It has taken a couple of years, but the Northwestern Ontario Recreation Trails Association now has a path for hikers to enjoy.
The association has opened the first 22 kilometres of the Shabaqua Trail, which will eventually span from Kakabeka Falls to Shabaqua, and hosted its first Discover the Trail guided hike on Sunday.
“This started out as an idea and a concept,” association president Len Day said. “Now that we have a trail in place, it gives credence to us as we work on the other four phases of the trail system.
“We’re getting really good support from the townships out that way that are impacted by the trails and the City of Thunder Bay has said that they are definitely willing to look at our proposal once we have something in place.
“Having those messages come in is great and once we have the trail fully established, we’ll be looking at getting community support for regular maintenance and upkeep of the trail.”
Day says the group started to look into the trail back in the fall of 2020 and it took a bit of time to get approval from the Ministry of Natural Resources and Forestry, though that was mainly due to staffing changes with the ministry as people retired and new workers came in.
“After they got settled in, we sat down with them and explained to them what we were looking at doing,” Day said.
“Once that happened, everything just kind of took off and we got to the point in August that we were granted approval for our Phase I trail.”
The feedback from Sunday’s guided hike was positive, with another seven km expected to be in place to hike for the next Discover the Trail event on Oct. 1.
“What kind of blows people away is that once you get halfway between Kakabeka Falls and Shabaqua on the trail, you are 100 metres higher than Mount McKay,” Day said.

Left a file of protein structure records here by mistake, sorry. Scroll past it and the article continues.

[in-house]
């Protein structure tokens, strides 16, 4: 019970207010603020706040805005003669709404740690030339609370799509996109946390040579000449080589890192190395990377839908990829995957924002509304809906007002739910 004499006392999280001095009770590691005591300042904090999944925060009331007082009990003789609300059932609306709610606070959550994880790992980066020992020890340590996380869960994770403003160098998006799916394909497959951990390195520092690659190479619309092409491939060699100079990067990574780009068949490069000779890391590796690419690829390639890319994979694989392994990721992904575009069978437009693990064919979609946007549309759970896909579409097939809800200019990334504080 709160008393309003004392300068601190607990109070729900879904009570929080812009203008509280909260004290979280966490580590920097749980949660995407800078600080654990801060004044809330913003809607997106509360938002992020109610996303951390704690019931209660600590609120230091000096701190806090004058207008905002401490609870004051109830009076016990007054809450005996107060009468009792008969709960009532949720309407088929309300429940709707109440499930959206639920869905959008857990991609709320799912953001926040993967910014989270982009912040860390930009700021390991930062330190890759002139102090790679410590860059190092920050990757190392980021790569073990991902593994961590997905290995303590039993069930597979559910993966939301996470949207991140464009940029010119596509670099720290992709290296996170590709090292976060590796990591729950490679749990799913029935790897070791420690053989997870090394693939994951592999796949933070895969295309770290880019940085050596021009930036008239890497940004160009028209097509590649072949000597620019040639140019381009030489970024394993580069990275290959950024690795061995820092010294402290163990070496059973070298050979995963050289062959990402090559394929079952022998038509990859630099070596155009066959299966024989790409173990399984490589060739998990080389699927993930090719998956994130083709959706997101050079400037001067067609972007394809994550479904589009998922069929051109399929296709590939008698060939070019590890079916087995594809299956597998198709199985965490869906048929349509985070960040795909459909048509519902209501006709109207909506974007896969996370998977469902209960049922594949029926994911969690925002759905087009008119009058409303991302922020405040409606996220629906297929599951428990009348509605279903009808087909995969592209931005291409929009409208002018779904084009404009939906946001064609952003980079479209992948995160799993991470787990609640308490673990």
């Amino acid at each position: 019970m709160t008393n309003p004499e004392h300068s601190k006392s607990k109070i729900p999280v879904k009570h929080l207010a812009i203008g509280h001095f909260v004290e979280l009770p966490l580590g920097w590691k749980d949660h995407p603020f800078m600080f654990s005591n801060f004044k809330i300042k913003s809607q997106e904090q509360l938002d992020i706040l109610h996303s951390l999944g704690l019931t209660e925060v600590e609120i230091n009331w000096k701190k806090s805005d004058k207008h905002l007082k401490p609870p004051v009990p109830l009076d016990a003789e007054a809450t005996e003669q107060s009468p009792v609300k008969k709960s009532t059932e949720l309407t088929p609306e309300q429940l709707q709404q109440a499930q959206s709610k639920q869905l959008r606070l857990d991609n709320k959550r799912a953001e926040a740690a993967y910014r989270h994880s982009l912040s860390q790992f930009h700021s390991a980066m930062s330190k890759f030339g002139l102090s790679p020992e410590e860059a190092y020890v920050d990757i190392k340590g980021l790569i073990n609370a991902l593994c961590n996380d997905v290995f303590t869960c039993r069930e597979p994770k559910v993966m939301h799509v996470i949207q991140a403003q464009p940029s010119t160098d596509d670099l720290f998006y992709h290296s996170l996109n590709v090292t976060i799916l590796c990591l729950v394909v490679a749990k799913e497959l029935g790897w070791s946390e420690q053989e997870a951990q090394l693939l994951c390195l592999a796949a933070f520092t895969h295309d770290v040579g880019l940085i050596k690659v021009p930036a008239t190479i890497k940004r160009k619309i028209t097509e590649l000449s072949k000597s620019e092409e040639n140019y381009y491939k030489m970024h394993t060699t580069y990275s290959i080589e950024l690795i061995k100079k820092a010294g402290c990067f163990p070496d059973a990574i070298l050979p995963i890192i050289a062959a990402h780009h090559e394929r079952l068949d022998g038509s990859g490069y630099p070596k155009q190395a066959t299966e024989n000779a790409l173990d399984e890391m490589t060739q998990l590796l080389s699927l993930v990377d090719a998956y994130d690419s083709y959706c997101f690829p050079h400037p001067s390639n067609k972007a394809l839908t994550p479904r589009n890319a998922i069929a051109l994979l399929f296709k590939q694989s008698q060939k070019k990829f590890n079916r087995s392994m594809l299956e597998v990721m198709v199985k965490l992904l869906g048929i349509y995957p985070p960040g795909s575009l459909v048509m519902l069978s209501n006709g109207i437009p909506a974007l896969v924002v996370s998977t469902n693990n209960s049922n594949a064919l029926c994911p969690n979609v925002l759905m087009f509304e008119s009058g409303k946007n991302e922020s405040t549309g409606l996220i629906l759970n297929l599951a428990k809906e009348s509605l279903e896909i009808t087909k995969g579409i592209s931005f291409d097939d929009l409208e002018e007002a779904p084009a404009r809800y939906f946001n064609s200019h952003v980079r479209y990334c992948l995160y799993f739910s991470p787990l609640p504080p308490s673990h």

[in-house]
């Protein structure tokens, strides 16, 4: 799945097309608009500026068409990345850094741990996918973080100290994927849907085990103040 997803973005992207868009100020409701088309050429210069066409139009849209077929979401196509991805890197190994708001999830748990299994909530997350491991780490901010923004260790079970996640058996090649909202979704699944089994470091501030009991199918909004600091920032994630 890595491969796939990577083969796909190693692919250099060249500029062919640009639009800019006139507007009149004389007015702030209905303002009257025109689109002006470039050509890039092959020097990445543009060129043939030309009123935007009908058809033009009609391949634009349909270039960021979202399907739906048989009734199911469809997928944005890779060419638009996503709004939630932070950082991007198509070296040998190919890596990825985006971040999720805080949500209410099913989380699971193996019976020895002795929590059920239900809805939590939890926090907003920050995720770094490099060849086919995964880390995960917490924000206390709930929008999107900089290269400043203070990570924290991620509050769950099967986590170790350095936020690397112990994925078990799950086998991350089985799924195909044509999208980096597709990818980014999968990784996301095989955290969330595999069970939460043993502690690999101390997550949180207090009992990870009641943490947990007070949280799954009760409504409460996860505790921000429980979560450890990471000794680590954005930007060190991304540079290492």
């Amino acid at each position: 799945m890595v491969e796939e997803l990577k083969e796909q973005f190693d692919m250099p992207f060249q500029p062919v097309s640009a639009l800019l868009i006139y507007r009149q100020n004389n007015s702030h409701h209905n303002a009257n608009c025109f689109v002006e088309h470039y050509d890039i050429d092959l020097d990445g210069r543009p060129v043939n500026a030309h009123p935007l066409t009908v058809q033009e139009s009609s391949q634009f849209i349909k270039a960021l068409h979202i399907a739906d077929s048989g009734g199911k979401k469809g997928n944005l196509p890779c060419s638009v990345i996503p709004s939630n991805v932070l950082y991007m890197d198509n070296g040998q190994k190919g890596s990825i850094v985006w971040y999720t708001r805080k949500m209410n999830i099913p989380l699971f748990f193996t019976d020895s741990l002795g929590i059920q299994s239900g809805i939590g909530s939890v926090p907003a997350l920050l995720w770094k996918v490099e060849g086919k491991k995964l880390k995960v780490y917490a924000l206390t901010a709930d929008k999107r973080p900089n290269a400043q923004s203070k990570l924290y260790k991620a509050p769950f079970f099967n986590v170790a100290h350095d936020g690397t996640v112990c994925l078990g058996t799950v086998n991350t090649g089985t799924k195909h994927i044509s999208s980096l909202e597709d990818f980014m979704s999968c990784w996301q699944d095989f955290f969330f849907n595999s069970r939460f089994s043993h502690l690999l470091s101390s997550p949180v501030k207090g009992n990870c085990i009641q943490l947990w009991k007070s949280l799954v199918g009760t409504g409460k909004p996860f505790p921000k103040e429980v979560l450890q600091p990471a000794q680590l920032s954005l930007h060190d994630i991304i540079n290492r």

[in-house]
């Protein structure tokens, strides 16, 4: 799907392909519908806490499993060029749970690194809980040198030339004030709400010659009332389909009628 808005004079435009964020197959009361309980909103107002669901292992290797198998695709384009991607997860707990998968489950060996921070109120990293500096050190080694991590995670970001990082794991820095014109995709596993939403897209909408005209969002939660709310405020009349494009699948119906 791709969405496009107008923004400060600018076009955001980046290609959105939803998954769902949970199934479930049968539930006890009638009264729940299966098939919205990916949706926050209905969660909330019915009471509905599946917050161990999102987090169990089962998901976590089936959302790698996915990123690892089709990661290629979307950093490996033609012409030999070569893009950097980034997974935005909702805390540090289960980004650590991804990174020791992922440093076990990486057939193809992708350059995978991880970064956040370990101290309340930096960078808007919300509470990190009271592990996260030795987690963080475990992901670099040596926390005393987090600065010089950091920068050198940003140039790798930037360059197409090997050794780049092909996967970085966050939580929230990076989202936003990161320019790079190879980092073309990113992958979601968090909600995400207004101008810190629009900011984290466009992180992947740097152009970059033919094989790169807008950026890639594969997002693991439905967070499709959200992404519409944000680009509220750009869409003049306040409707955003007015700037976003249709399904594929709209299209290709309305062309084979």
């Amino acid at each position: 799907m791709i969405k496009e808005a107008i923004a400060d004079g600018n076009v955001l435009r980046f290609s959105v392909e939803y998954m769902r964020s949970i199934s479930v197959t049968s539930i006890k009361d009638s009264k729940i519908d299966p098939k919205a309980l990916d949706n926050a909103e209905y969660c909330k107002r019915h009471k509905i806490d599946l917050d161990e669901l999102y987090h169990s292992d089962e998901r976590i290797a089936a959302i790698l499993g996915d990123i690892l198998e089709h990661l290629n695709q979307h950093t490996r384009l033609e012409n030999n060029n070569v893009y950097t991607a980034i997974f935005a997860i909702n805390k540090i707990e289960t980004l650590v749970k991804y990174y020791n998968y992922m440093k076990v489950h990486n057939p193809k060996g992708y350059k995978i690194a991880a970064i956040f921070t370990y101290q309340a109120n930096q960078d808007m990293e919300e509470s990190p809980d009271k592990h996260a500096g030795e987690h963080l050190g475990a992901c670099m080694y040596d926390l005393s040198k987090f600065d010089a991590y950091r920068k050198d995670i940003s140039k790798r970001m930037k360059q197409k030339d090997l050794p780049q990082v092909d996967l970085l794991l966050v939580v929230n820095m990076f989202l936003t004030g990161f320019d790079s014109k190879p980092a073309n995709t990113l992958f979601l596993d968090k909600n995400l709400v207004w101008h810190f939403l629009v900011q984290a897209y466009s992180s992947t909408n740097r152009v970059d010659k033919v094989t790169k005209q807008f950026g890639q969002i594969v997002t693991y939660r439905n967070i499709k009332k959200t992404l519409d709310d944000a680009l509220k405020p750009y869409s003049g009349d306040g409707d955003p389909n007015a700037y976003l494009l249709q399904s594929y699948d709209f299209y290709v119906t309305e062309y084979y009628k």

“It's kind of hard to fathom until you look up and then you go ‘Holy cow.’”
This trail is the first of five that the group hopes to have completed over the coming years.
Phase II will connect to the City to Thunder Bay and the existing Trans-Canada Trail system that ends at Fort William Historical Park.
For the third phase, the association is looking at connecting the trail south towards the Minnesota-Ontario border and tying into the Trans-Canada Trail and the Path of the Paddle Water Trail.
Phase IV will look to make a connection east towards Nipigon and Red Rock, while the fifth and final phase would see the Shabaqua Trail connect west with Quetico Provincial Park and Atikokan.
As the Shabaqua Trail and the other phases of the project continue to evolve, Day says the biggest thing for the group is to find people to help general upkeep of the trails.
“On Sunday when we went out, we found a beaver dam that had flooded the trail so we had to find a way around that,” Day said.
“As you go further down the path at certain points, there may be trees down or brush down, especially after the winter. I think at some point, we will probably have people who volunteer to walk through the trail and help clean it up so people can use it.”
Those looking for more information on the Northwestern Ontario Recreation Trails Association can visit the group’s official Facebook page.